Sugar Linked To $1 Trillion In U.S. Healthcare Spending

Sugar addiction concept as a human head made of white granulated refined sweet cubes as a health care symbol for being addicted to sweeteners and the medical issues pertaining to processed food.

An article in Forbes magazine in 2013 highlighted the Credit Suisse report on sugar which is worth highlighting.

30% – 40% of healthcare expenditures in the USA go to help address issues that are closely tied to the excess consumption of sugar.” Credit Suisse Report

Assuming a U.S. National Healthcare Expenditure of $3 trillion per year – and further assuming we simply take 33% (the lower end of the Credit Suisse range), the calculation is easy. Basically, the U.S. healthcare system spends about $1 trillion per year (and possibly more) fighting the effects of excess sugar consumption.

The health effects around that excessive consumption of sugar include coronary heart disease, type 2 diabetes and metabolic syndrome. Other known risks – mostly around being overweight and/or obese – include osteoarthritis, high blood pressure, high cholesterol, gout, non-alcoholic fatty liver disease and cancer. A broader summary list of findings in the 40 page report include these:

The 2012 Global Burden of Disease report highlighted obesity as a more significant health crisis globally than hunger and/or malnourishment.

More than half a billion adults (over age 20) worldwide are obese.

The world average daily intake of sugar and high-fructose corn syrup (HFCS) is now 70 grams (17 teaspoons).

A scientific statement issued by the American heart Association in 2009 recommends that women take no more than six teaspoons of added sugar a day and men no more than nine.

A single, 12 ounce can of regular soda has about 8 teaspoons of sugar.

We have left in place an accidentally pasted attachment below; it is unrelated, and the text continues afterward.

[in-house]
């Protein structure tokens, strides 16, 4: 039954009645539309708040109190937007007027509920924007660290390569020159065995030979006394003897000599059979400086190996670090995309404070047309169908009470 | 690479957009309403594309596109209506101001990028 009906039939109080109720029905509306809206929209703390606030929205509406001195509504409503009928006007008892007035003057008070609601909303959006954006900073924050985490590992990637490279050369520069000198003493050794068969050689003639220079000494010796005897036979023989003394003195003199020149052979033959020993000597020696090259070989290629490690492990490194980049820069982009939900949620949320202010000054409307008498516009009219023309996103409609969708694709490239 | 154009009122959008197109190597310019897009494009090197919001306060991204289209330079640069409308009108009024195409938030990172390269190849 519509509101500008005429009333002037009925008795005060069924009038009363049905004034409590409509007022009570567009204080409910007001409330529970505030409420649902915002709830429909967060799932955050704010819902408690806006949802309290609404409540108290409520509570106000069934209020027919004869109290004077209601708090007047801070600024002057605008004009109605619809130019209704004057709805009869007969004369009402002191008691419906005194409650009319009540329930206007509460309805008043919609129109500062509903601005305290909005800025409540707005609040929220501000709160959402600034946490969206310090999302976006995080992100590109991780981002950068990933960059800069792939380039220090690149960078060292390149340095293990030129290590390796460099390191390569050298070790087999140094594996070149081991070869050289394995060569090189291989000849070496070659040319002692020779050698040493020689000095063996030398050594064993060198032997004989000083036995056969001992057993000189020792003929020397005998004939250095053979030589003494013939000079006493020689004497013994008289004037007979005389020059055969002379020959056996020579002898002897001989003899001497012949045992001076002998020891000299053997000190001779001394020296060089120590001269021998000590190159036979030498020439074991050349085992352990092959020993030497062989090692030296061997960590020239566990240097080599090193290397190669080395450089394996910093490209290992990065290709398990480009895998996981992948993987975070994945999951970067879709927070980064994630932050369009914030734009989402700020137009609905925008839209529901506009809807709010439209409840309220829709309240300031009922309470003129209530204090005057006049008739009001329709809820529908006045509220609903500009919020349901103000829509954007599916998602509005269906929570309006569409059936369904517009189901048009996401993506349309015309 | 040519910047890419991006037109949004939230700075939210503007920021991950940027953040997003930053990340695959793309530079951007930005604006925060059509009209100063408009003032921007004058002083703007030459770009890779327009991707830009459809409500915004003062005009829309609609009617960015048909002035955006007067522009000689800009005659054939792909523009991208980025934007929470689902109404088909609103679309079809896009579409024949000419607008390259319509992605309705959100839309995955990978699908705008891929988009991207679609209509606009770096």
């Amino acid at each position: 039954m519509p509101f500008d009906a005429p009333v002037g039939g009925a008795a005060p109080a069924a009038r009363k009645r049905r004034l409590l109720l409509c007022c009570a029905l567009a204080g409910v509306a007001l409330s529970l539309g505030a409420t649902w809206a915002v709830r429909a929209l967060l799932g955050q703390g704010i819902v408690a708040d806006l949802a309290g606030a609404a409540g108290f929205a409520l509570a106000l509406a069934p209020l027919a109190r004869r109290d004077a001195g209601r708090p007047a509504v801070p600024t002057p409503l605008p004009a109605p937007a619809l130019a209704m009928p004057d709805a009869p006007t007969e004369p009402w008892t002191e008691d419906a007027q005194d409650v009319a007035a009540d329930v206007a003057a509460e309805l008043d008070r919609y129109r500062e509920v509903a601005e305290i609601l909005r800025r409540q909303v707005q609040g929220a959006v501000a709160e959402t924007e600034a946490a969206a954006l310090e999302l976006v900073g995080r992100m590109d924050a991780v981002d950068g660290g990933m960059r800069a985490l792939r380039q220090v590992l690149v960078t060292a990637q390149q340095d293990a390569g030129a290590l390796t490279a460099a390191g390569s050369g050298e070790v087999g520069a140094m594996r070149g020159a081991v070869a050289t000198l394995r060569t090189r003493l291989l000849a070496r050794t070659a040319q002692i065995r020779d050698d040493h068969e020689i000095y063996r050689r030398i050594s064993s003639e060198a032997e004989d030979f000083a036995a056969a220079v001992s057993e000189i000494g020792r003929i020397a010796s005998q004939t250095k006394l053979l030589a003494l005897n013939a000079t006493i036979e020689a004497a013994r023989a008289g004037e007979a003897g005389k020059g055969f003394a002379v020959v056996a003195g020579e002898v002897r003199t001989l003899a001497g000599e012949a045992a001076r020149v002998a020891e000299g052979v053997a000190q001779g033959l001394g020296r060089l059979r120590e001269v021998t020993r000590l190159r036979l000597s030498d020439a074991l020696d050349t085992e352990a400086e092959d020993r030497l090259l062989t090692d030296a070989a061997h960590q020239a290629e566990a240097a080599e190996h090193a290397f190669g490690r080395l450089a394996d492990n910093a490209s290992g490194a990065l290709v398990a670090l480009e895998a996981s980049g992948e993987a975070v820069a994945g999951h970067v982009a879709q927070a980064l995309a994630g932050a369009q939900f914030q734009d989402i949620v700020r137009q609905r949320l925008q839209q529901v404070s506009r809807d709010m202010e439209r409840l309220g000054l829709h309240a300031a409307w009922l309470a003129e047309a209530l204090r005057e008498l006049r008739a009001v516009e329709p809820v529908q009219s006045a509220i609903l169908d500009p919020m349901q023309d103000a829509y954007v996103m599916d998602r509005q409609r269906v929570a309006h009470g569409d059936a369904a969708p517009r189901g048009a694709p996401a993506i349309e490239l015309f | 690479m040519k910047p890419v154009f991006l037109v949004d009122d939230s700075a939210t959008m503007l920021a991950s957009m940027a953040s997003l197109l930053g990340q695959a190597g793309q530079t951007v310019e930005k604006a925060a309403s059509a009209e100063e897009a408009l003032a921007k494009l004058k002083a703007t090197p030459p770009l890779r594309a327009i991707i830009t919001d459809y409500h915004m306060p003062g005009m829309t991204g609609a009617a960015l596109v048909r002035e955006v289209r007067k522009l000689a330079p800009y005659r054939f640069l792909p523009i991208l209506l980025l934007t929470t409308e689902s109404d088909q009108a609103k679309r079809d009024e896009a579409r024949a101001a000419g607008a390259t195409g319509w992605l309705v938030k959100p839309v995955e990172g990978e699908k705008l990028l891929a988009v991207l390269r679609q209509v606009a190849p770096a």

While the toxic health effects of sugar are generally well known, there is mounting evidence to suggest that sugar has addictive properties as well.

“Sugar may not pose the clear addictive characteristics of illicit drugs such as cocaine and heroin, but to us it does meet the criteria for being a potentially addictive substance.” Credit Suisse

SOURCE : FORBES 

Do You Have a Glucose Meter?

I recommend everyone purchase their own glucose meter as part of their “wellness tracking”.

Digital health and personalized wellness is so popular now and more people are  interested in managing their own health by changing lifestyles and healthier living.

This is your “Fitbit for blood sugar”.

Since the research is showing how blood sugar levels between 105 and 120 can have inflammatory effects on the body, I recommend you know your numbers! Test your blood sugar fasting as well as directly after a meal and 2 hours after. Experiment with different foods.

I checked at Costco today about the price. The actual glucometer is about $12 and the lancets and test strips are the expensive part. I have attached a photo of mine here.

Test strips are far and away the most expensive aspect of using a blood glucose meter. Prices on test strips can range anywhere from $8 to $50 or more per box of 50. Some manufacturers with more expensive strips offer co-pay assistance programs to help drive the cost of test strips down into this range.